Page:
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It's Time to Talk about Anxiety

Updated: Feb 6

Today is Time To Talk Day so I thought it would be a good idea to open up a conversation about anxiety.

Anxiety is a common human experience and most of us have some idea of what it feels like to be anxious or nervous.

Remember those exams at school?

Or public speaking?

What about having to have a difficult conversation with someone or doing something that's totally outside of your comfort zone? I bet some of these things caused your stomach to tighten with nerves or perhaps gave you some sleepless nights.

Some anxiety is natural and normal. Back in the stone age when we had to be vigilant so we didn't get eaten by a tiger, anxiety was a lifesaver and to some extent anxiety is still keeping us safe. It warns us that something isn't quite right. It's like an internal alarm system. The thing is though that in our modern lives that alarm system can be a bit hysterical and oversensitive, kicking off when there is actually no need.

If you suffer from chronic anxiety or an anxiety disorder, please know that you are not alone. Living with anxiety on a daily basis is tough. It can be very debilitating and difficult to manage. You might feel unable to leave the house, experience panic attacks and you might feel like you can't trust your body not to go into a tailspin.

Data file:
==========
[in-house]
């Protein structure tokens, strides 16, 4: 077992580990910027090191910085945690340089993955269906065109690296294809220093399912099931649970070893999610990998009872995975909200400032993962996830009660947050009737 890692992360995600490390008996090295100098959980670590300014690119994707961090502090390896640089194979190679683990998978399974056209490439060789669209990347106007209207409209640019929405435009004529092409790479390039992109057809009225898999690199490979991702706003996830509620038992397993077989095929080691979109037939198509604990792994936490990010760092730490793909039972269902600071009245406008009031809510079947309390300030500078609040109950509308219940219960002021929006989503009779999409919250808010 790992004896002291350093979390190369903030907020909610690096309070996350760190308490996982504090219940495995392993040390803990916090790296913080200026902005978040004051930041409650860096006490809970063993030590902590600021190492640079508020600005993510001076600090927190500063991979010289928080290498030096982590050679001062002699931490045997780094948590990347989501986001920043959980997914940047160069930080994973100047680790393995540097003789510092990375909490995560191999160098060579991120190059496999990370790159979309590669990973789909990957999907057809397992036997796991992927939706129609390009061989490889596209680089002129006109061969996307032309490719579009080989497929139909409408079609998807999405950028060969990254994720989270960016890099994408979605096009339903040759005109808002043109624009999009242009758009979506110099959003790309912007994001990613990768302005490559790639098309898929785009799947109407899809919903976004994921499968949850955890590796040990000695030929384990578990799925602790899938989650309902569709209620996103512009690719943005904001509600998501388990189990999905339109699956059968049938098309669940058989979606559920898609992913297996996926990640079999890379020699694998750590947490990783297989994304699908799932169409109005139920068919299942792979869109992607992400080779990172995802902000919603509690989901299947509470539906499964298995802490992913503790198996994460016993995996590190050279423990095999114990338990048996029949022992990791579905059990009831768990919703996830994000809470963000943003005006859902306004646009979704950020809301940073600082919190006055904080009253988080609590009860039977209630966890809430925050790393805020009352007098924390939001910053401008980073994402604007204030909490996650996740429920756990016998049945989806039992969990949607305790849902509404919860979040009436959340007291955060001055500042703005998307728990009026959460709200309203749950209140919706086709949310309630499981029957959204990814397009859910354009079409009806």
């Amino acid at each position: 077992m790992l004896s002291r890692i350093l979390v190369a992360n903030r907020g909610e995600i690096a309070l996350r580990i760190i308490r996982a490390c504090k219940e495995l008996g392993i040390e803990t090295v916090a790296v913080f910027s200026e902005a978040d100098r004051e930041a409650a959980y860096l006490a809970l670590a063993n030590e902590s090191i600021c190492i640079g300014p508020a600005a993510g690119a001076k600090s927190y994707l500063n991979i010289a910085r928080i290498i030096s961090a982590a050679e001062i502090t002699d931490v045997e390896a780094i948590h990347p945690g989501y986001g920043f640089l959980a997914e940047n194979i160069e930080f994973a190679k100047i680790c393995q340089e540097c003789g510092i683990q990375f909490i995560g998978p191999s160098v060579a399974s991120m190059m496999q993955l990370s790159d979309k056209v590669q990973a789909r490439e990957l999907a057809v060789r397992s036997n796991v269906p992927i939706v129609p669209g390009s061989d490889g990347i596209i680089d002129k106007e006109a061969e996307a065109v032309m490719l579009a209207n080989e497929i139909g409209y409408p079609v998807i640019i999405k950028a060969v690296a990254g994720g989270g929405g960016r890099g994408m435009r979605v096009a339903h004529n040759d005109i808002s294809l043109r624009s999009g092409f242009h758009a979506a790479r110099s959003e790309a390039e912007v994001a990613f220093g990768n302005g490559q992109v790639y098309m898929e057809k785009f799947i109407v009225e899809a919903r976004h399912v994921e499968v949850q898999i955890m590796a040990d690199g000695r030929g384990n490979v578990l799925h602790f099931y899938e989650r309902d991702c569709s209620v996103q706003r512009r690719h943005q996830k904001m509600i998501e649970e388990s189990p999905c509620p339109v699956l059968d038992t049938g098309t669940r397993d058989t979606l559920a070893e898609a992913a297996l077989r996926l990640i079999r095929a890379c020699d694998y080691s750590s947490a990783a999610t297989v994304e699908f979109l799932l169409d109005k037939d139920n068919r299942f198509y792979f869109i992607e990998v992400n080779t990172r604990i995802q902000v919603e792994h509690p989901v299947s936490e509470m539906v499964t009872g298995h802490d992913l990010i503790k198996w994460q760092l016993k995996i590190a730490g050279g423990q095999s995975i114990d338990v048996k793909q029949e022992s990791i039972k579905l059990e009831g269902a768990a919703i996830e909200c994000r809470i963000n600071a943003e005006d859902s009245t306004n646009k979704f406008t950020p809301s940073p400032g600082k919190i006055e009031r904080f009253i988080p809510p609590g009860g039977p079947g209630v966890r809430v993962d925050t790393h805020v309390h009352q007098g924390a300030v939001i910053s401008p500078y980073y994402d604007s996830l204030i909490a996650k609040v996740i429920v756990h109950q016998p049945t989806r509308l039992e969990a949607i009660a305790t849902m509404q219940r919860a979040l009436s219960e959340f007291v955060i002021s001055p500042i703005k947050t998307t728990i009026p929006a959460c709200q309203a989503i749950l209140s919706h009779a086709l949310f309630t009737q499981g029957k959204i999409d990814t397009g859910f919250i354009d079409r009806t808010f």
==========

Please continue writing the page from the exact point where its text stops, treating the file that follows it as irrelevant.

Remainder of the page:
The physical symptoms of anxiety can be incredibly uncomfortable and difficult to tolerate. You might feel your heart is racing and that you can't catch your breath.

You might feel like your legs are about to give way or that you might be sick everywhere. You might feel like you're dying.

Anxiety can make you feel like you're not in control of your own body. And you might also get stuck in an anxiety cycle where you get anxious about feeling anxious which in turn causes you to feel more anxious. You might stop doing things because you can't be sure that you won't have a panic attack.